Conclusion Top

Based on our results, serum ferritin decreased after decline of patients' blood sugar which might be used it as one of the diabetes control indices for diabetic patients.

  References Top

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Thorand B, Lowel H, Schneider A, Kolb H, Meisinger C, Frohlich M, et al. C-reactive protein as a predictor for incident diabetes mellitus among middle-aged men: Results from the MONICA Augsburg cohort study, 1984-1998. Arch Intern Med 2003;163:93-9.  Back to cited text no. 8
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Gauldie J, Richards C, Harnish D, Lansdorp P, Baumann H. Interferon beta 2/B-cell stimulatory factor type 2 shares identity with monocyte-derived hepatocyte-stimulating factor and regulates the major acute phase protein response in liver cells. Proc Natl Acad Sci U S A 1987;84:7251-5.  Back to cited text no. 13
Moshage HJ, Janssen JA, Franssen JH, Hafkenscheid JC, Yap SH. Study of the molecular mechanism of decreased liver synthesis of albumin in inflammation. J Clin Invest 1987;79:1635-41.  Back to cited text no. 14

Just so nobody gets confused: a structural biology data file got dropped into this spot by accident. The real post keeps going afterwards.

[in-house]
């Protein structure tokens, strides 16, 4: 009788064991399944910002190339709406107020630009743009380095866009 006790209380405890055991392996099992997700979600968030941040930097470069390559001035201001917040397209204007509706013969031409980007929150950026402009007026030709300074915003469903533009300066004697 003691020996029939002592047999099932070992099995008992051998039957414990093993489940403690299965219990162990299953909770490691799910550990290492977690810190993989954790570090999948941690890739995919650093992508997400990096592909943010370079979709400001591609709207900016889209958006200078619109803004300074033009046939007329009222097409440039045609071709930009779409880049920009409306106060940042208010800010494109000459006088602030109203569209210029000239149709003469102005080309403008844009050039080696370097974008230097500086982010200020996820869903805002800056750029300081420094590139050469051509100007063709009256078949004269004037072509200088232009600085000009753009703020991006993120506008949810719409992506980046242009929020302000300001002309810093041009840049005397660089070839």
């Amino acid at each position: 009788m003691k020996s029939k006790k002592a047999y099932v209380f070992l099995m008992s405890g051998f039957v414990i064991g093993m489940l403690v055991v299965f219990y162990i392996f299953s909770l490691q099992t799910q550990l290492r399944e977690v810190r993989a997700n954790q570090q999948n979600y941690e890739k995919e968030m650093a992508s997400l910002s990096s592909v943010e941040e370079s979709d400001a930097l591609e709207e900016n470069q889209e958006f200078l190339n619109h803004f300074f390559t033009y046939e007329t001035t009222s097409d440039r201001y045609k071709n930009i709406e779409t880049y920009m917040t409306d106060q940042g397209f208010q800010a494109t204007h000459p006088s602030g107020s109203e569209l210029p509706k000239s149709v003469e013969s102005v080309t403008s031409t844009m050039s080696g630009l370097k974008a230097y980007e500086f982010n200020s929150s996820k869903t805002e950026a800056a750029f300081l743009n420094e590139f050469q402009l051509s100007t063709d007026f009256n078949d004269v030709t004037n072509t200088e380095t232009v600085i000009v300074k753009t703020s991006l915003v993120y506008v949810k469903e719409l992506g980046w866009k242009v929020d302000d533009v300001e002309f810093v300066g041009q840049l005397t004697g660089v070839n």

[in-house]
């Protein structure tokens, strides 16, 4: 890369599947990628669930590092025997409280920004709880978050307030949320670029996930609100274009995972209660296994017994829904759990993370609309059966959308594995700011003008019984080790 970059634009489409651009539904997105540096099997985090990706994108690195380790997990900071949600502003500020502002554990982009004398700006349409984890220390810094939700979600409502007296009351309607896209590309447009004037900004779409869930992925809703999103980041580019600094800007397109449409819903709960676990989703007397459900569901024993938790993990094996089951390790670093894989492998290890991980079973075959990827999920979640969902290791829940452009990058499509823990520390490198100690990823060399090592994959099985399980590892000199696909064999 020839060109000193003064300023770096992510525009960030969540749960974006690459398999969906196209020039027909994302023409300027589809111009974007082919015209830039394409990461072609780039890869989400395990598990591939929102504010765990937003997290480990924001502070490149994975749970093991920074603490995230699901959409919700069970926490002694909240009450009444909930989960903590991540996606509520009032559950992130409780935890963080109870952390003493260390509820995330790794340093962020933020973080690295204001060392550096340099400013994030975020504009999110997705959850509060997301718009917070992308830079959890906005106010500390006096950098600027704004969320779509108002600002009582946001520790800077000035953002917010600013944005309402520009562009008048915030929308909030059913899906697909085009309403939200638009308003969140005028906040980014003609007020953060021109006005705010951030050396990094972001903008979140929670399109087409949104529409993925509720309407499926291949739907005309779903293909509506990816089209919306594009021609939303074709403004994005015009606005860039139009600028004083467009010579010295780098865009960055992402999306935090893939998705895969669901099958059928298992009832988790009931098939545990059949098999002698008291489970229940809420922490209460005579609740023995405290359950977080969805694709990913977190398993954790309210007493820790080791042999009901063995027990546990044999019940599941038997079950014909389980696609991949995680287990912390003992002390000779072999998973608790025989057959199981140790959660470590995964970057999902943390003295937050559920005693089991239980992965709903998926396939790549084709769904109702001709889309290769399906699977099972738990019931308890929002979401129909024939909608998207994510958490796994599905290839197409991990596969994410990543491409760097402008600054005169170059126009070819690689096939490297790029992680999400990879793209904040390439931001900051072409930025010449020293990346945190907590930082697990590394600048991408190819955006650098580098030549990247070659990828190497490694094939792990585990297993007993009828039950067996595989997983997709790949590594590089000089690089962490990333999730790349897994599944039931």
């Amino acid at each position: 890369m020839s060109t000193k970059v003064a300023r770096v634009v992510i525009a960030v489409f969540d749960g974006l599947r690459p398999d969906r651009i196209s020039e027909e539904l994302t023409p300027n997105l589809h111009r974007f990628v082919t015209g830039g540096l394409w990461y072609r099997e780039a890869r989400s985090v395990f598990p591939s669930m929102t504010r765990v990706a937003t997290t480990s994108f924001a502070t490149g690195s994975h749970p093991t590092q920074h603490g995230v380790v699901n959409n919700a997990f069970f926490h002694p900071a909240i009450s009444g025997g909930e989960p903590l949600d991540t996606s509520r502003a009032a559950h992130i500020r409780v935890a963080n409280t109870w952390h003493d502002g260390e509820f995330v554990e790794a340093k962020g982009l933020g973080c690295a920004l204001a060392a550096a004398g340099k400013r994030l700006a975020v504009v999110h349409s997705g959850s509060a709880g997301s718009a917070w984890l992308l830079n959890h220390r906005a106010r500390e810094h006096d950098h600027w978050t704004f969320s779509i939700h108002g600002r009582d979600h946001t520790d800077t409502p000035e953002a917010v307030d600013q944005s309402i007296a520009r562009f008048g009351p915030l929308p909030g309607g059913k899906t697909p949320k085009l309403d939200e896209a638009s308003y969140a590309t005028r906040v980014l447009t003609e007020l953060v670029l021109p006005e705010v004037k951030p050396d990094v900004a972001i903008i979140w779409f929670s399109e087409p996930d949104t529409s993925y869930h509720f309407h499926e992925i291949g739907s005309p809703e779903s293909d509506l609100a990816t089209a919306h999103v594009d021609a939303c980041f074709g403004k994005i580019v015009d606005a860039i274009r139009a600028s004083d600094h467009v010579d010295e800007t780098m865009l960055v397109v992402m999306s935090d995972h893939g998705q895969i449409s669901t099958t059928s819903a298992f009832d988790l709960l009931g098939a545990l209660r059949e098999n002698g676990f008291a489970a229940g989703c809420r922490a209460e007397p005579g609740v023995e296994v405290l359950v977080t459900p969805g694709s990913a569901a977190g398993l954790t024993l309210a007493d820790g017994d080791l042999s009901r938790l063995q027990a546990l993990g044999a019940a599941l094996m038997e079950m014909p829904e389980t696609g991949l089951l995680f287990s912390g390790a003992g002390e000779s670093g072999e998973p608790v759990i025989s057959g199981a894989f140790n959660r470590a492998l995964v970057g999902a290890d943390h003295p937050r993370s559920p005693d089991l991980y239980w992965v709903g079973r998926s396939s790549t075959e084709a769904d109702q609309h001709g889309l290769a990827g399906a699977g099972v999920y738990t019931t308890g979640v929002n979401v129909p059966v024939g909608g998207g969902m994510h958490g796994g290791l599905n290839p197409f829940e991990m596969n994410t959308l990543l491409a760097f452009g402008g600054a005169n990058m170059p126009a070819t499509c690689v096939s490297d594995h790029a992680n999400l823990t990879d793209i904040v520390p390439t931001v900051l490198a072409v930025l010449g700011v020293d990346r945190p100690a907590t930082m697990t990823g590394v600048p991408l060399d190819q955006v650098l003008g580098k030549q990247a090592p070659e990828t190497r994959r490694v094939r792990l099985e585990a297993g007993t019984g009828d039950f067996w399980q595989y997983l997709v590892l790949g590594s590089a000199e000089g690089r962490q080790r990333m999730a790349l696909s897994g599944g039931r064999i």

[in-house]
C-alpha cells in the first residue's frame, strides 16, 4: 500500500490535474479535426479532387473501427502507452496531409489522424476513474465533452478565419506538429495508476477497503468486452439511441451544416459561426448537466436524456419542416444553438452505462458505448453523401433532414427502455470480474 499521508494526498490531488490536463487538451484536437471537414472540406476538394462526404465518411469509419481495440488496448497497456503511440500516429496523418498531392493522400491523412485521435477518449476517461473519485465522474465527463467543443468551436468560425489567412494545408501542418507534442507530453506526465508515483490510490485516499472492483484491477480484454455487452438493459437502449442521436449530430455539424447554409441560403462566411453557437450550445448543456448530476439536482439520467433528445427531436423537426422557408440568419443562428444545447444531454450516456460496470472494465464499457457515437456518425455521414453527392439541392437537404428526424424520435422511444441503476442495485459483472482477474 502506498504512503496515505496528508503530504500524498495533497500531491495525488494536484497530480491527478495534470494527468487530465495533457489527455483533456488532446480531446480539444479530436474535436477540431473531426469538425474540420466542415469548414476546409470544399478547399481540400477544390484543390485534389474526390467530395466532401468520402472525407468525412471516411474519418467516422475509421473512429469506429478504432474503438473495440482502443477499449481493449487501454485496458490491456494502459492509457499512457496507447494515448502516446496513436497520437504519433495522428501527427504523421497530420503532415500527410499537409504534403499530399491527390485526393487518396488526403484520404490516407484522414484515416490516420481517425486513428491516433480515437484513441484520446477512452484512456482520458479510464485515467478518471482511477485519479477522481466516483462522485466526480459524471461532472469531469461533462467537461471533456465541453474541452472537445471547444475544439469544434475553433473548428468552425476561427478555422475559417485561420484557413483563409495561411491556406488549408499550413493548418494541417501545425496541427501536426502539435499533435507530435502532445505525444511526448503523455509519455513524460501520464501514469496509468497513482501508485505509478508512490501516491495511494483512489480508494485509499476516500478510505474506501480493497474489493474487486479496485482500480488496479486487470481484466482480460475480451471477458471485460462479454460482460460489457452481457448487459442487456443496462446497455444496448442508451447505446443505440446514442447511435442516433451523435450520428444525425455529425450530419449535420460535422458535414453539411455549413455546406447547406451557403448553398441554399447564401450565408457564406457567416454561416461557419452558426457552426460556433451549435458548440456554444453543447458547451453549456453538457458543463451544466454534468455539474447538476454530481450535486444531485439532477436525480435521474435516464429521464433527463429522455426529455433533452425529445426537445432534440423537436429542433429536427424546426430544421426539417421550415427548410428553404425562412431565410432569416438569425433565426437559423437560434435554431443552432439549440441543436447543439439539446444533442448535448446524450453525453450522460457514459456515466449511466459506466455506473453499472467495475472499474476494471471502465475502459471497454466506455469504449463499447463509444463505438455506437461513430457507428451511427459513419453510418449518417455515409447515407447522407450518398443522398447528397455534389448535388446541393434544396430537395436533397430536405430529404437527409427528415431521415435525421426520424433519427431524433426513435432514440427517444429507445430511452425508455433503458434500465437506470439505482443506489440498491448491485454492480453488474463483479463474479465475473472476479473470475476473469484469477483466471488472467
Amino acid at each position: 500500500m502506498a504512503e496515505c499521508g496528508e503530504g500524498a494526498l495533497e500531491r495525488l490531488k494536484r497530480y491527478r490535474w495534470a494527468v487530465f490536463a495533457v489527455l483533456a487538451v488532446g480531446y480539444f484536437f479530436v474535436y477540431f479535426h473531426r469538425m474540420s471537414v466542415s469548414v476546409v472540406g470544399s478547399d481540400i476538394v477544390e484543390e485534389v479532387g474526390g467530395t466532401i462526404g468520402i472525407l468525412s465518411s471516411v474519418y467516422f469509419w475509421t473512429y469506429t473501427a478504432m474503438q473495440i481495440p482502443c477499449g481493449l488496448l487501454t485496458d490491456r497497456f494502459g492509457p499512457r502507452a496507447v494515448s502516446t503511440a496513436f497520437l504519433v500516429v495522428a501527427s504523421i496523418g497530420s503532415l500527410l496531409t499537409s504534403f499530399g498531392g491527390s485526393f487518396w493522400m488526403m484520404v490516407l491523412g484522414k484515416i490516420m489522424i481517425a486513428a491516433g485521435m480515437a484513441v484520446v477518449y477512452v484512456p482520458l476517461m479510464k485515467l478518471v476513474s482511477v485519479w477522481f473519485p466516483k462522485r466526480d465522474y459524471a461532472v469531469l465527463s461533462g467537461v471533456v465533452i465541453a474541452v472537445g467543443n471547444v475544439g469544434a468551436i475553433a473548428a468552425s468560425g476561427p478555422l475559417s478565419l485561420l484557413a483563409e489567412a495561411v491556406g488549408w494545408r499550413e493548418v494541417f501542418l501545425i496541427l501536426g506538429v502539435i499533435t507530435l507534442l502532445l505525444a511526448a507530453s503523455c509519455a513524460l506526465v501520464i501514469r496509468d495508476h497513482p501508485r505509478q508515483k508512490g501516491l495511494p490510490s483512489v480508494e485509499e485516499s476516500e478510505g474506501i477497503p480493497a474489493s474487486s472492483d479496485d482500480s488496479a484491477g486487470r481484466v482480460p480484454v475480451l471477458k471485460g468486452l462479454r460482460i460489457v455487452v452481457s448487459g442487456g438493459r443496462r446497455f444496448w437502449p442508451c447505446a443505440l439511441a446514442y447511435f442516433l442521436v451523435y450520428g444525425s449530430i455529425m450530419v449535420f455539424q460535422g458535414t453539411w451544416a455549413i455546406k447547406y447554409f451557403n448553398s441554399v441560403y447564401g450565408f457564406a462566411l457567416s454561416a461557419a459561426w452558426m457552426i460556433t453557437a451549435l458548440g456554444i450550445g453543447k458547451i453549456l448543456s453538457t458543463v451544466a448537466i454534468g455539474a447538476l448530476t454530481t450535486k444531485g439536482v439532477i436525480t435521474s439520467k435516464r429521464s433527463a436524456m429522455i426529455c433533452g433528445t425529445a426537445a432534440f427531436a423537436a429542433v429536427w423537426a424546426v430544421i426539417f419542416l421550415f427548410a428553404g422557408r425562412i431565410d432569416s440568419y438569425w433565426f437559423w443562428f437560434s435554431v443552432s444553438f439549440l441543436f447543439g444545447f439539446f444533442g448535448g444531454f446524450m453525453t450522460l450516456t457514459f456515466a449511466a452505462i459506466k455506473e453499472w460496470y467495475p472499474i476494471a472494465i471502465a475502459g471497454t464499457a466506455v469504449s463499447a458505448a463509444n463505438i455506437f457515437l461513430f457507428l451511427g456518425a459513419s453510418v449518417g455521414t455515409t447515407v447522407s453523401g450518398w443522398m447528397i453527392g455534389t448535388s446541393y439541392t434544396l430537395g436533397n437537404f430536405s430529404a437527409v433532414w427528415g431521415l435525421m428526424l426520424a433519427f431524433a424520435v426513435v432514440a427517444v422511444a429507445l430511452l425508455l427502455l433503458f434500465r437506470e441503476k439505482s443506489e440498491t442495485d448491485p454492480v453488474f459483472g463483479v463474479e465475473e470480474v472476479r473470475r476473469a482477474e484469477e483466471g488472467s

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Ashourpour M, Djalali M, Djazayery A, Eshraghian MR, Taghdir M, Saedisomeolia A. Relationship between serum ferritin and inflammatory biomarkers with insulin resistance in a Persian population with type 2 diabetes and healthy people. Int J Food Sci Nutr 2010;61:316-23.  Back to cited text no. 19
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  [Figure 1], [Figure 2]

  [Table 1]